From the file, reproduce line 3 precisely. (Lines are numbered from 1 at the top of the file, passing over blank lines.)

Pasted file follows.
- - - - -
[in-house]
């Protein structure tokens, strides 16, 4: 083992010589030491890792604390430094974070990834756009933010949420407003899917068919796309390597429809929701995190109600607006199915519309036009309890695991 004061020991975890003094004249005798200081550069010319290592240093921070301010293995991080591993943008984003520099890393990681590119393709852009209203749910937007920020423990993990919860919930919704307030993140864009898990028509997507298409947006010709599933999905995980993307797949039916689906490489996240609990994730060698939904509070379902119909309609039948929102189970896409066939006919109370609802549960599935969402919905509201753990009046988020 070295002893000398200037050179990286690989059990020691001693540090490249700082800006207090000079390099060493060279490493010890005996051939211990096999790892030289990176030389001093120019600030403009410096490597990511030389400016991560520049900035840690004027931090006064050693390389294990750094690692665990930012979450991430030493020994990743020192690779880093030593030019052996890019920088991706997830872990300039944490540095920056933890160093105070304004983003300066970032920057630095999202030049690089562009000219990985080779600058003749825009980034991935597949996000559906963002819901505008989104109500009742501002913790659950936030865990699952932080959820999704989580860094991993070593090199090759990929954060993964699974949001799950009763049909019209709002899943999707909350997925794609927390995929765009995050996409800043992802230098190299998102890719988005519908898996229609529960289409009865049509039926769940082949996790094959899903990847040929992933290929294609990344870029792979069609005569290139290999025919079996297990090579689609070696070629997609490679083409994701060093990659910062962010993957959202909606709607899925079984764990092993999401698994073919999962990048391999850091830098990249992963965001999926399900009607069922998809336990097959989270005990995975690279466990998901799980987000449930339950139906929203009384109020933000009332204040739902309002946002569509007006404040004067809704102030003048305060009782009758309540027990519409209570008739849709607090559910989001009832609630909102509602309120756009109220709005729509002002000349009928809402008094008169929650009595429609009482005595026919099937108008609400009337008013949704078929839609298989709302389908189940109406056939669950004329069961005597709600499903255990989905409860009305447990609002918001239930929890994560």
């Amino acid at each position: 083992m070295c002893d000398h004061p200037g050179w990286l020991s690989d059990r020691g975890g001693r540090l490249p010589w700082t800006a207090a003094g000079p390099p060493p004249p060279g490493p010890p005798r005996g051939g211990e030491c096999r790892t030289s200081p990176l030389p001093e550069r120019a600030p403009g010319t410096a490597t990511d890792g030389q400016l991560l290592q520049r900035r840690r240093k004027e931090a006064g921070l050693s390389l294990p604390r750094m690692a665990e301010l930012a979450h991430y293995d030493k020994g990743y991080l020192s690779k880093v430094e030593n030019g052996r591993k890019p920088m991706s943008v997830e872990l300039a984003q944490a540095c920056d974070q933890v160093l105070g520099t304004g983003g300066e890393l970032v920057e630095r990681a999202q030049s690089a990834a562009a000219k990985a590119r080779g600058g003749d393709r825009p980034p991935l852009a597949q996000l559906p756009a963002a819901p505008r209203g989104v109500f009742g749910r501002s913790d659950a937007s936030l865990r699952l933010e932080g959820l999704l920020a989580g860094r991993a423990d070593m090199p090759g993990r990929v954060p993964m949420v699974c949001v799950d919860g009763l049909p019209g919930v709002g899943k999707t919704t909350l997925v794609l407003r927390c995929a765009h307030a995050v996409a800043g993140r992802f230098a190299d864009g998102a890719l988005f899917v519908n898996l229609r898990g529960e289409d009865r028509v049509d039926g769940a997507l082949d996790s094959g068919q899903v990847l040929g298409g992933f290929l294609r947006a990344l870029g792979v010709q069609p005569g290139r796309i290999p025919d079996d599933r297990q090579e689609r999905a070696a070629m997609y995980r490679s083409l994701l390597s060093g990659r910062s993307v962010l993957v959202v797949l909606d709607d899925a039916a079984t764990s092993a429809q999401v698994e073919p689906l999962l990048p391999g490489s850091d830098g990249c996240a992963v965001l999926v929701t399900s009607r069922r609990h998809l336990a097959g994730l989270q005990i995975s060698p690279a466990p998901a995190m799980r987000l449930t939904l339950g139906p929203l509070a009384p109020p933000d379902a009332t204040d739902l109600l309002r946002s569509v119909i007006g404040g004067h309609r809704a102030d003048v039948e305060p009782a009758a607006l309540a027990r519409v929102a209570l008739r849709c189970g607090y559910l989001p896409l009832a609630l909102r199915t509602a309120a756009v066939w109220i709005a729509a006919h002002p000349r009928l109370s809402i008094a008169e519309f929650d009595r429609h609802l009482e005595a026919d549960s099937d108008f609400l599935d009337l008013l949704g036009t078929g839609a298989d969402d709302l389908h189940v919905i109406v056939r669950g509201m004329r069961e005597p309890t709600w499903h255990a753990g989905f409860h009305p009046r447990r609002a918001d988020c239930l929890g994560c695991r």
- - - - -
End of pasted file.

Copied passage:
């Amino acid at each position: 083992m070295c002893d000398h004061p200037g050179w990286l020991s690989d059990r020691g975890g001693r540090l490249p010589w700082t800006a207090a003094g000079p390099p060493p004249p060279g490493p010890p005798r005996g051939g211990e030491c096999r790892t030289s200081p990176l030389p001093e550069r120019a600030p403009g010319t410096a490597t990511d890792g030389q400016l991560l290592q520049r900035r840690r240093k004027e931090a006064g921070l050693s390389l294990p604390r750094m690692a665990e301010l930012a979450h991430y293995d030493k020994g990743y991080l020192s690779k880093v430094e030593n030019g052996r591993k890019p920088m991706s943008v997830e872990l300039a984003q944490a540095c920056d974070q933890v160093l105070g520099t304004g983003g300066e890393l970032v920057e630095r990681a999202q030049s690089a990834a562009a000219k990985a590119r080779g600058g003749d393709r825009p980034p991935l852009a597949q996000l559906p756009a963002a819901p505008r209203g989104v109500f009742g749910r501002s913790d659950a937007s936030l865990r699952l933010e932080g959820l999704l920020a989580g860094r991993a423990d070593m090199p090759g993990r990929v954060p993964m949420v699974c949001v799950d919860g009763l049909p019209g919930v709002g899943k999707t919704t909350l997925v794609l407003r927390c995929a765009h307030a995050v996409a800043g993140r992802f230098a190299d864009g998102a890719l988005f899917v519908n898996l229609r898990g529960e289409d009865r028509v049509d039926g769940a997507l082949d996790s094959g068919q899903v990847l040929g298409g992933f290929l294609r947006a990344l870029g792979v010709q069609p005569g290139r796309i290999p025919d079996d599933r297990q090579e689609r999905a070696a070629m997609y995980r490679s083409l994701l390597s060093g990659r910062s993307v962010l993957v959202v797949l909606d709607d899925a039916a079984t764990s092993a429809q999401v698994e073919p689906l999962l990048p391999g490489s850091d830098g990249c996240a992963v965001l999926v929701t399900s009607r069922r609990h998809l336990a097959g994730l989270q005990i995975s060698p690279a466990p998901a995190m799980r987000l449930t939904l339950g139906p929203l509070a009384p109020p933000d379902a009332t204040d739902l109600l309002r946002s569509v119909i007006g404040g004067h309609r809704a102030d003048v039948e305060p009782a009758a607006l309540a027990r519409v929102a209570l008739r849709c189970g607090y559910l989001p896409l009832a609630l909102r199915t509602a309120a756009v066939w109220i709005a729509a006919h002002p000349r009928l109370s809402i008094a008169e519309f929650d009595r429609h609802l009482e005595a026919d549960s099937d108008f609400l599935d009337l008013l949704g036009t078929g839609a298989d969402d709302l389908h189940v919905i109406v056939r669950g509201m004329r069961e005597p309890t709600w499903h255990a753990g989905f409860h009305p009046r447990r609002a918001d988020c239930l929890g994560c695991r």